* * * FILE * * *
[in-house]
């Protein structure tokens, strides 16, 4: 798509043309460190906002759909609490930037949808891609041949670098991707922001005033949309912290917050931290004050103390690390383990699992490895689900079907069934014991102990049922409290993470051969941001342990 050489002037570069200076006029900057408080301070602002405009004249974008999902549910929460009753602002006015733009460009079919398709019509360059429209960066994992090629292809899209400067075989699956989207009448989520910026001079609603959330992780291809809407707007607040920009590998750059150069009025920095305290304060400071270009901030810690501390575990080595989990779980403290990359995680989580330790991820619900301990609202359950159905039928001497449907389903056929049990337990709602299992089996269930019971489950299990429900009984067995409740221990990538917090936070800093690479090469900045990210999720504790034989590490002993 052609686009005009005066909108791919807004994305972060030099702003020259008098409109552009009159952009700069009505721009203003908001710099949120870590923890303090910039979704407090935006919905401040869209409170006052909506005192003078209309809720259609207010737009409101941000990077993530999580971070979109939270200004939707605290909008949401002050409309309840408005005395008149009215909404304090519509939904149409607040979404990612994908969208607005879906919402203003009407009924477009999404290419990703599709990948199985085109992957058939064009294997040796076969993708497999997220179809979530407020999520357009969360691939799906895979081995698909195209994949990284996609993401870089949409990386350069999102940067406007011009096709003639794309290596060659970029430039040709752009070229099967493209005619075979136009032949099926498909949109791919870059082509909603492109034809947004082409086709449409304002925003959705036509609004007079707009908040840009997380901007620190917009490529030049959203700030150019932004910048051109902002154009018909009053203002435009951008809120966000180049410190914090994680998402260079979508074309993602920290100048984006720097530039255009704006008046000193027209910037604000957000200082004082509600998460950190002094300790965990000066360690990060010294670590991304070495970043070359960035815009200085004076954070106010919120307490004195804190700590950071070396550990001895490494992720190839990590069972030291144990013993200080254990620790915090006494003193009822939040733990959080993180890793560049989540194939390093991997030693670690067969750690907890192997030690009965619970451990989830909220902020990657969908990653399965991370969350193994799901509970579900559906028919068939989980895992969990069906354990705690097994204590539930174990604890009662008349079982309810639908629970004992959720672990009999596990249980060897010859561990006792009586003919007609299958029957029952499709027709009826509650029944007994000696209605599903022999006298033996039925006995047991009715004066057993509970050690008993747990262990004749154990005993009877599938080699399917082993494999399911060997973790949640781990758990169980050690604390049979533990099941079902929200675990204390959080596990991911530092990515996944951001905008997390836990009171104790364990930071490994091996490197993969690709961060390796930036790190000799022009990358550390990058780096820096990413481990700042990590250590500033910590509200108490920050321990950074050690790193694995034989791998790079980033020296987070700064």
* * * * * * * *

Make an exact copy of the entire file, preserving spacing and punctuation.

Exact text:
[in-house]
């Protein structure tokens, strides 16, 4: 798509043309460190906002759909609490930037949808891609041949670098991707922001005033949309912290917050931290004050103390690390383990699992490895689900079907069934014991102990049922409290993470051969941001342990 050489002037570069200076006029900057408080301070602002405009004249974008999902549910929460009753602002006015733009460009079919398709019509360059429209960066994992090629292809899209400067075989699956989207009448989520910026001079609603959330992780291809809407707007607040920009590998750059150069009025920095305290304060400071270009901030810690501390575990080595989990779980403290990359995680989580330790991820619900301990609202359950159905039928001497449907389903056929049990337990709602299992089996269930019971489950299990429900009984067995409740221990990538917090936070800093690479090469900045990210999720504790034989590490002993 052609686009005009005066909108791919807004994305972060030099702003020259008098409109552009009159952009700069009505721009203003908001710099949120870590923890303090910039979704407090935006919905401040869209409170006052909506005192003078209309809720259609207010737009409101941000990077993530999580971070979109939270200004939707605290909008949401002050409309309840408005005395008149009215909404304090519509939904149409607040979404990612994908969208607005879906919402203003009407009924477009999404290419990703599709990948199985085109992957058939064009294997040796076969993708497999997220179809979530407020999520357009969360691939799906895979081995698909195209994949990284996609993401870089949409990386350069999102940067406007011009096709003639794309290596060659970029430039040709752009070229099967493209005619075979136009032949099926498909949109791919870059082509909603492109034809947004082409086709449409304002925003959705036509609004007079707009908040840009997380901007620190917009490529030049959203700030150019932004910048051109902002154009018909009053203002435009951008809120966000180049410190914090994680998402260079979508074309993602920290100048984006720097530039255009704006008046000193027209910037604000957000200082004082509600998460950190002094300790965990000066360690990060010294670590991304070495970043070359960035815009200085004076954070106010919120307490004195804190700590950071070396550990001895490494992720190839990590069972030291144990013993200080254990620790915090006494003193009822939040733990959080993180890793560049989540194939390093991997030693670690067969750690907890192997030690009965619970451990989830909220902020990657969908990653399965991370969350193994799901509970579900559906028919068939989980895992969990069906354990705690097994204590539930174990604890009662008349079982309810639908629970004992959720672990009999596990249980060897010859561990006792009586003919007609299958029957029952499709027709009826509650029944007994000696209605599903022999006298033996039925006995047991009715004066057993509970050690008993747990262990004749154990005993009877599938080699399917082993494999399911060997973790949640781990758990169980050690604390049979533990099941079902929200675990204390959080596990991911530092990515996944951001905008997390836990009171104790364990930071490994091996490197993969690709961060390796930036790190000799022009990358550390990058780096820096990413481990700042990590250590500033910590509200108490920050321990950074050690790193694995034989791998790079980033020296987070700064």